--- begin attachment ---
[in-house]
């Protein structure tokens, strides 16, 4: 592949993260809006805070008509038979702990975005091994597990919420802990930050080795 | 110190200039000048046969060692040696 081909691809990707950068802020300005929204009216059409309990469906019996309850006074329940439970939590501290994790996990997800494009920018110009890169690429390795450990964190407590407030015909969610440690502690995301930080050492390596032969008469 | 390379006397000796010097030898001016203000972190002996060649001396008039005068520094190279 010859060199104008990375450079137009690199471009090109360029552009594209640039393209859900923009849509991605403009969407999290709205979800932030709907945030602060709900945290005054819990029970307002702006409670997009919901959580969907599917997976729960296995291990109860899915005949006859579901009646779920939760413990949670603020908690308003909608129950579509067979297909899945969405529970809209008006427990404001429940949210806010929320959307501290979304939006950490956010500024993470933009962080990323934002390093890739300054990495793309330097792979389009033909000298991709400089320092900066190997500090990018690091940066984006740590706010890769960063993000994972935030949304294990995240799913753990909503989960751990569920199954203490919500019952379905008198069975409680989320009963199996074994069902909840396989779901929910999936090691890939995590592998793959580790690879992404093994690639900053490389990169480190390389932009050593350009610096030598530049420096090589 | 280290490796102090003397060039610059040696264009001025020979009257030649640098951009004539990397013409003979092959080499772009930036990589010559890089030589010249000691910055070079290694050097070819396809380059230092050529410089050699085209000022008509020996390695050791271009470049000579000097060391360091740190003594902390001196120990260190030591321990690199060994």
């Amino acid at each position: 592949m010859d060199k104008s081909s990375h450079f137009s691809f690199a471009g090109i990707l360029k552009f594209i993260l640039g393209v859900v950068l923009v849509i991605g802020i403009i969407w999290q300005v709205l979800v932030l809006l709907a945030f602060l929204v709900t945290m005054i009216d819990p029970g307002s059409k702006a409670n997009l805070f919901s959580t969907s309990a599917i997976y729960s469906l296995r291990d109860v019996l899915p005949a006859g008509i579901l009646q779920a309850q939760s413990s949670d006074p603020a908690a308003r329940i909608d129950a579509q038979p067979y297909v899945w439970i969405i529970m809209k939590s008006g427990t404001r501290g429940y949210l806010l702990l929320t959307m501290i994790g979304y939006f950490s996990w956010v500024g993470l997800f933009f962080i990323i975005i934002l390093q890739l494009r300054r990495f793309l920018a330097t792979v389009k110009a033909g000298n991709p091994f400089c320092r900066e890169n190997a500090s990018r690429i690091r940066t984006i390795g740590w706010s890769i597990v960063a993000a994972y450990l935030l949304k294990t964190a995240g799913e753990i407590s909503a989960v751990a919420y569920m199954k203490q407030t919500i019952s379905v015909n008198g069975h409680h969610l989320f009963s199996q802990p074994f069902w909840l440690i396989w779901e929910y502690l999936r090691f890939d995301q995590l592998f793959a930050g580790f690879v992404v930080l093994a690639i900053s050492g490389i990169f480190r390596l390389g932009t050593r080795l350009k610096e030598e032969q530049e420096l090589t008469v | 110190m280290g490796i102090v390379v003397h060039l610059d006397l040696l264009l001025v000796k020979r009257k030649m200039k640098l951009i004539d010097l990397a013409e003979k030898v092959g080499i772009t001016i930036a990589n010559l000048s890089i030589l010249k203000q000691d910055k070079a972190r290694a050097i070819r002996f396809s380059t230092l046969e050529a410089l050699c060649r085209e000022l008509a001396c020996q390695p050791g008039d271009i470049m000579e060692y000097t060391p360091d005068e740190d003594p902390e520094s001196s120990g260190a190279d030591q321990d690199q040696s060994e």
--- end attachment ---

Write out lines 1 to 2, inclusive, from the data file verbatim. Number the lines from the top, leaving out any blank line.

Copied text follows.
[in-house]
């Protein structure tokens, strides 16, 4: 592949993260809006805070008509038979702990975005091994597990919420802990930050080795 | 110190200039000048046969060692040696 081909691809990707950068802020300005929204009216059409309990469906019996309850006074329940439970939590501290994790996990997800494009920018110009890169690429390795450990964190407590407030015909969610440690502690995301930080050492390596032969008469 | 390379006397000796010097030898001016203000972190002996060649001396008039005068520094190279 010859060199104008990375450079137009690199471009090109360029552009594209640039393209859900923009849509991605403009969407999290709205979800932030709907945030602060709900945290005054819990029970307002702006409670997009919901959580969907599917997976729960296995291990109860899915005949006859579901009646779920939760413990949670603020908690308003909608129950579509067979297909899945969405529970809209008006427990404001429940949210806010929320959307501290979304939006950490956010500024993470933009962080990323934002390093890739300054990495793309330097792979389009033909000298991709400089320092900066190997500090990018690091940066984006740590706010890769960063993000994972935030949304294990995240799913753990909503989960751990569920199954203490919500019952379905008198069975409680989320009963199996074994069902909840396989779901929910999936090691890939995590592998793959580790690879992404093994690639900053490389990169480190390389932009050593350009610096030598530049420096090589 | 280290490796102090003397060039610059040696264009001025020979009257030649640098951009004539990397013409003979092959080499772009930036990589010559890089030589010249000691910055070079290694050097070819396809380059230092050529410089050699085209000022008509020996390695050791271009470049000579000097060391360091740190003594902390001196120990260190030591321990690199060994």